...until now (maybe)!

    In October 2016, an unknown satellite-tagged hen harrier was seen at roost near to where Highlander spent her two previous winters. Initially it had us stumped – neither we, nor Stephen Murphy at Natural England, had birds registering as being in that area and the BTO confirmed that no one else has been fitting tags to hen harriers in the UK. We contacted the only other hen harrier tracking projects in Europe, one in Ireland and one in Germany, but neither of them could claim this mystery bird either. With the dedicated help of local raptor workers, we’ve since confirmed the bird as an adult female, with no colour rings, a single BTO ring on the correct leg, but the real clincher... a tag aerial which bends very slightly to the left – all of which match with this bird being Highlander.

    Of course with no signal coming from the tag, it’s impossible to be 100% certain of the ID but the facts available are certainly very suggestive that this is more than just coincidence. So if it is actually Highlander, where did she go? And what happened to her tag? The bend in the aerial had been there from the start, so it can’t be to blame for the loss of signal.

    The short answer to both of these questions is we will probably never know. Satellite tags of this type are designed to last for up to 5 years (though sadly, hen harriers rarely seem to live that long). Highlander’s tag was two years old and is the only confirmed failure out of 23 RSPB-monitored hen harrier satellite tags deployed in the last 3 years (ie a 4% failure rate). Researchers at the Dutch Montagu’s Harrier Foundation have previously recorded a 6% technical failure rate (out of 67 birds tagged) using exactly the same make and model of satellite tag, with all failures occurring on tags older than at least one year. This puts the failure of this bird’s tag well within the realms of expected normality, so I suppose we shouldn’t be surprised that something like this would happen sooner or later.

    Whatever the reason for her tag failure and indeed, whether this bird is actually Highlander or not, her rediscovery is undeniably a cause for celebration. The tricky business now will be keeping track of her without a functioning tag. And of course if this is Highlander, the big question is... will she return to Bowland to breed this summer?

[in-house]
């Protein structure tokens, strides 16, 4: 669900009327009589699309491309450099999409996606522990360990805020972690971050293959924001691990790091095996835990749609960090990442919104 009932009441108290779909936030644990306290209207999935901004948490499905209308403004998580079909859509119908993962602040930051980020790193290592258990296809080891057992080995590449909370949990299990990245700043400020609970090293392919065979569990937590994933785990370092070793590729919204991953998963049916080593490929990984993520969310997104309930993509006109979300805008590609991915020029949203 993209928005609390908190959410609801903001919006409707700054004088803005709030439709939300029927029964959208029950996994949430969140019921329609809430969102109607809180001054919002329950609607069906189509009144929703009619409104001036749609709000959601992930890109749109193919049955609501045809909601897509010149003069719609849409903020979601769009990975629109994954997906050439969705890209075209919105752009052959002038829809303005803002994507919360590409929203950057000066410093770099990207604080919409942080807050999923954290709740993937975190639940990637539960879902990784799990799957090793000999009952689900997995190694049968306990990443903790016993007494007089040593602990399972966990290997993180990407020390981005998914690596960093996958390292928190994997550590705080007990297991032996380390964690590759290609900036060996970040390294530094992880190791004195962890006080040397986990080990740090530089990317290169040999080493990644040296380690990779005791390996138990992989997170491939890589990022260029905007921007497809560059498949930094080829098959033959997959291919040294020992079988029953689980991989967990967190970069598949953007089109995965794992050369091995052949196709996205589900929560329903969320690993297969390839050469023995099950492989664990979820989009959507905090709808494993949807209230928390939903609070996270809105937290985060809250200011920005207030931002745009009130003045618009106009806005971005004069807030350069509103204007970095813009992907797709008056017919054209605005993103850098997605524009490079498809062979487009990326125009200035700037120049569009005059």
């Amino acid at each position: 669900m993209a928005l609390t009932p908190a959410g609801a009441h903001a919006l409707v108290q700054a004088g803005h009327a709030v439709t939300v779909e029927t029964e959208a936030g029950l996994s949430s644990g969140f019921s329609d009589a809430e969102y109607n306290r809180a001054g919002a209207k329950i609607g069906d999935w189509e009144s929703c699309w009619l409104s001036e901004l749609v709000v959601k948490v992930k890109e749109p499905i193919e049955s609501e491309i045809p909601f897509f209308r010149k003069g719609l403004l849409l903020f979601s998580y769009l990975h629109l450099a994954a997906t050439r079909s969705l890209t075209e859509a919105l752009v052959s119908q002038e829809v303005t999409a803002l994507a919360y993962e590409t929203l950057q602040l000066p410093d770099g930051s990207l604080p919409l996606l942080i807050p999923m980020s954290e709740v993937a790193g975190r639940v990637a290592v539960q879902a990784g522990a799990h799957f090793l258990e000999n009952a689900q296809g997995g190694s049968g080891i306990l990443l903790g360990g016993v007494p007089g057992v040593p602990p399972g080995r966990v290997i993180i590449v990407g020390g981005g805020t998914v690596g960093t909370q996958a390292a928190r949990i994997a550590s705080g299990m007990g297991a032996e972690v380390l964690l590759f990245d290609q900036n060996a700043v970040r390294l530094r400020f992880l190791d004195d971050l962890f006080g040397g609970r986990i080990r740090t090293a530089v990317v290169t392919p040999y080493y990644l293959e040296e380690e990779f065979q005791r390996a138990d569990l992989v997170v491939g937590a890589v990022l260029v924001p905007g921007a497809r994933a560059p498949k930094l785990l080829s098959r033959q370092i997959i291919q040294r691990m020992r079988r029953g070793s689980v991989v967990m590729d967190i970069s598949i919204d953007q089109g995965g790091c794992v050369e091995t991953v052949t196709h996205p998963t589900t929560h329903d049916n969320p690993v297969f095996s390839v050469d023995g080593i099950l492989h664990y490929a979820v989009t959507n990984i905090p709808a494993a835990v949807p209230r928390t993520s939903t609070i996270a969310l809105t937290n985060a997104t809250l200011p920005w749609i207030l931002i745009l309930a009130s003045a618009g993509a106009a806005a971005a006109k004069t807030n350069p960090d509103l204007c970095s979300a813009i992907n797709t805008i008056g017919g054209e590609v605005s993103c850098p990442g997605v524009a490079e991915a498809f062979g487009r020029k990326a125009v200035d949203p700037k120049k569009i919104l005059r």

We’ll be watching and waiting...

    If you're lucky enough to see a hen harrier, please help us keep track by submit your sightings (description of the bird, time, date, location with grid reference if possible) to our Hen Harrier Hotline on 08454600121 (calls charged at local rates) or email henharriers@rspb.org.
     
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  16. noushka05

    noushka05 Unicorn denier. Snowflake. Activist ;)

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    Hope these incidents of wildlife crime were reported to the police?
     
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  17. rona

    rona Still missing my boys

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    They were natural deaths through starvation in winter. Not that they would ever have been reported as such by the likes of you or Raptor politics where every death is caused by some misdemeanour :rolleyes:

    Also, the decline in BOP were due to gamekeepers in the late 19th and early 20th century, everyone admits to that, but the majority of land owners and game keepers have moved on since then.

    What happens when a land owner who protects BOP and actively encourages them to stay and breed gets accusation and blame? They try and discourage the BOP staying that's what. That's why you and the RSPB are wrong in your approach

    Easy to discourage the ground nesting Hen Harrier by non lethal methods
     
    #37 rona, Jan 14, 2017
    Last edited: Jan 14, 2017
  18. noushka05

    noushka05 Unicorn denier. Snowflake. Activist ;)

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    How do you know they weren't poisoned or shot?
     
  19. rona

    rona Still missing my boys

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    I can check for shot and if they were poisoned it was by the NT!!
    As I worked there ever single day for years, and there were a very prominent pair of Buzzards that reared up to 5 young every year quite successfully, also numerous Kestrels and Owls, I;m quite certain no one was out to get them :rolleyes:

    When you know the land, the wildlife and the people you don't need to make up conspiracy theories
     
  20. noushka05

    noushka05 Unicorn denier. Snowflake. Activist ;)

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    Conspiracy theories:confused: The RSPB etc, have corpses autopsied. Without, how could anyone possibly ascertain how they died?